Mr. Hussey. Yes. It has not been a matter of politics, but has rather been a matter of carrying out a program in the interests of agriculture by the farmers themselves cooperating with the Federal Government, so far as is desirable, to assure uniformity over the entire country.
The CHAIRMAN. Have you gotten good results ?
Mr. HUSSEY. We certainly have. It has been a grand program. That may be somewhat of a surprise, coming from the State of Maine, but nevertheless we firmly believe in it.
Senator AIKEN. It would be pretty difficult to be partisan in Maine.
The CHAIRMAN. We are very much obliged to you, Mr. Hussey, for a very interesting statement.
Mr. HUSSEY. Thank you, gentlemen.
The CHAIRMAN. We have additional witnesses scheduled for next Monday, starting at 10 o'clock. We will adjourn now until 10 o'clock Monday morning.
(Whereupon, at 12:15 p. m. the subcommittee adjourned, to reconvene at 10 a. m. Monday, April 19, 1948.)
AGRICULTURAL ACT OF 1948
MONDAY, APRIL 19, 1948
UNITED STATES SENATE,
Washington, D. C. The committee met pursuant to adjournment at 10 a. m., in room 324, Senate Office Building, Senator Arthur Capper (chairman) presiding.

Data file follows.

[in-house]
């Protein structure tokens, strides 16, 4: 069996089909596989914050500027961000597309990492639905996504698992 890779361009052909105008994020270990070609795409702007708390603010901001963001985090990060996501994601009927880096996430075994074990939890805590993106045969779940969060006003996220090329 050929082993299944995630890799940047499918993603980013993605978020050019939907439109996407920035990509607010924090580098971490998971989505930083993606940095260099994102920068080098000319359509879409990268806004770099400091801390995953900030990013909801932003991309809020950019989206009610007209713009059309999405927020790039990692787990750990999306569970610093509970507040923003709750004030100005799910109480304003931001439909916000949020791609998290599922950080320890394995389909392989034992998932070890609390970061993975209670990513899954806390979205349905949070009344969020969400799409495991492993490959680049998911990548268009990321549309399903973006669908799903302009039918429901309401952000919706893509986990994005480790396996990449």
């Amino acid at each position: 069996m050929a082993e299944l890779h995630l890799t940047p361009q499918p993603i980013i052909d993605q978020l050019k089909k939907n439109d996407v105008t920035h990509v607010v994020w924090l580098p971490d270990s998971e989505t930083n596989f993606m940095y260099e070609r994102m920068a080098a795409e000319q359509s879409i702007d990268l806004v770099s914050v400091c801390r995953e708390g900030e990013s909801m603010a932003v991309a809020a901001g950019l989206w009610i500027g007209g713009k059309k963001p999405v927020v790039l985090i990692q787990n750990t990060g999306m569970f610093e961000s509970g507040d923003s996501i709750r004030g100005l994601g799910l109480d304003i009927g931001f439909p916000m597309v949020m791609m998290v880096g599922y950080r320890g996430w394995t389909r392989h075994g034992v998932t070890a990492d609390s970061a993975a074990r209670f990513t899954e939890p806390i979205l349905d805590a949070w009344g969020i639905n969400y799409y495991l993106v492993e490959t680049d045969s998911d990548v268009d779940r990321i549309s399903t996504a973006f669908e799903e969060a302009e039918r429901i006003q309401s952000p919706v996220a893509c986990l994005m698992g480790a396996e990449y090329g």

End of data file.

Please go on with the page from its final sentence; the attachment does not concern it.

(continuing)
Present: Senators Capper (chairman), Aiken, Bushfield, Young, Thye, and Ellender.
The CHAIRMAN. The committee will come to order.
Our witness this morning is Dr. John Black, professor of economics, Harvard University, Cambridge, Mass.
STATEMENT OF DR. JOHN BLACK, PROFESSOR OF ECONOMICS,
HARVARD UNIVERSITY, CAMBRIDGE, MASS. Dr. BLACK. Mr. Chairman, members of the committee, I have brought along for members of the committee this morning some preliminary material which has been developed by a group working with the agricultural committee of the National Planning Association.
The CHAIRMAN. Will you tell us what the National Planning Association is? Dr. BLACK. It is an organization that has been in existence for about The CHAIRMAN. Where are its headquarters ?